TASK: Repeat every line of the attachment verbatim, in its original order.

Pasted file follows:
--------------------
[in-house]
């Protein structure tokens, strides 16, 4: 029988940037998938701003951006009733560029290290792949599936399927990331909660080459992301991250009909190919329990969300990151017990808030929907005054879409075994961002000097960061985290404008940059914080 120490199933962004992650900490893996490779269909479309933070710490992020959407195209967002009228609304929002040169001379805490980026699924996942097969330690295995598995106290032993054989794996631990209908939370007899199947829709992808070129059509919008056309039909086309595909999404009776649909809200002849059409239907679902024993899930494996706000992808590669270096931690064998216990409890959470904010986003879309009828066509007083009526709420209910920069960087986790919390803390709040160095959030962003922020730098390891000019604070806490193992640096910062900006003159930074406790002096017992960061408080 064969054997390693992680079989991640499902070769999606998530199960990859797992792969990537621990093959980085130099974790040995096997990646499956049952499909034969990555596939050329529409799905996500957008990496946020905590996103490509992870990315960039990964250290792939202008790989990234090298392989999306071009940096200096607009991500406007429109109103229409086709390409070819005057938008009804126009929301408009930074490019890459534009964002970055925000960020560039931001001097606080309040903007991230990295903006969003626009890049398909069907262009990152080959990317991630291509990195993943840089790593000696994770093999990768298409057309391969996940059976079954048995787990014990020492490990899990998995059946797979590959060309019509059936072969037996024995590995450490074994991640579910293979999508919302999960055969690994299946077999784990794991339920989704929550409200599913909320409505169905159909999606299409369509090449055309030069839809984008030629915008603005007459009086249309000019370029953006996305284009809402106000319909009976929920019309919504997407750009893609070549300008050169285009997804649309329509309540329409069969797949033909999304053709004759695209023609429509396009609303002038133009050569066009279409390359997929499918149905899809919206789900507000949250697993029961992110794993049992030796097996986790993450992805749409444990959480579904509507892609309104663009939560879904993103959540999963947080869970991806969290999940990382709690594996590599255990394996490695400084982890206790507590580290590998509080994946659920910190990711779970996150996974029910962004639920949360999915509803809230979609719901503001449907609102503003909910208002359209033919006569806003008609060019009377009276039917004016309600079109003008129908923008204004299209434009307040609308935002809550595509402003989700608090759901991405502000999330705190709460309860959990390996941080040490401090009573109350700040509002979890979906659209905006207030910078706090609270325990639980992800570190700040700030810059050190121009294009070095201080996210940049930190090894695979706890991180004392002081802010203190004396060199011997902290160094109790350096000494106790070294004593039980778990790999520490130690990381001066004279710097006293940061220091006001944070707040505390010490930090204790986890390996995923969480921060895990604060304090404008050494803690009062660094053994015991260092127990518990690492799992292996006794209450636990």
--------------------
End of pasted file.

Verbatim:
[in-house]
């Protein structure tokens, strides 16, 4: 029988940037998938701003951006009733560029290290792949599936399927990331909660080459992301991250009909190919329990969300990151017990808030929907005054879409075994961002000097960061985290404008940059914080 120490199933962004992650900490893996490779269909479309933070710490992020959407195209967002009228609304929002040169001379805490980026699924996942097969330690295995598995106290032993054989794996631990209908939370007899199947829709992808070129059509919008056309039909086309595909999404009776649909809200002849059409239907679902024993899930494996706000992808590669270096931690064998216990409890959470904010986003879309009828066509007083009526709420209910920069960087986790919390803390709040160095959030962003922020730098390891000019604070806490193992640096910062900006003159930074406790002096017992960061408080 064969054997390693992680079989991640499902070769999606998530199960990859797992792969990537621990093959980085130099974790040995096997990646499956049952499909034969990555596939050329529409799905996500957008990496946020905590996103490509992870990315960039990964250290792939202008790989990234090298392989999306071009940096200096607009991500406007429109109103229409086709390409070819005057938008009804126009929301408009930074490019890459534009964002970055925000960020560039931001001097606080309040903007991230990295903006969003626009890049398909069907262009990152080959990317991630291509990195993943840089790593000696994770093999990768298409057309391969996940059976079954048995787990014990020492490990899990998995059946797979590959060309019509059936072969037996024995590995450490074994991640579910293979999508919302999960055969690994299946077999784990794991339920989704929550409200599913909320409505169905159909999606299409369509090449055309030069839809984008030629915008603005007459009086249309000019370029953006996305284009809402106000319909009976929920019309919504997407750009893609070549300008050169285009997804649309329509309540329409069969797949033909999304053709004759695209023609429509396009609303002038133009050569066009279409390359997929499918149905899809919206789900507000949250697993029961992110794993049992030796097996986790993450992805749409444990959480579904509507892609309104663009939560879904993103959540999963947080869970991806969290999940990382709690594996590599255990394996490695400084982890206790507590580290590998509080994946659920910190990711779970996150996974029910962004639920949360999915509803809230979609719901503001449907609102503003909910208002359209033919006569806003008609060019009377009276039917004016309600079109003008129908923008204004299209434009307040609308935002809550595509402003989700608090759901991405502000999330705190709460309860959990390996941080040490401090009573109350700040509002979890979906659209905006207030910078706090609270325990639980992800570190700040700030810059050190121009294009070095201080996210940049930190090894695979706890991180004392002081802010203190004396060199011997902290160094109790350096000494106790070294004593039980778990790999520490130690990381001066004279710097006293940061220091006001944070707040505390010490930090204790986890390996995923969480921060895990604060304090404008050494803690009062660094053994015991260092127990518990690492799992292996006794209450636990």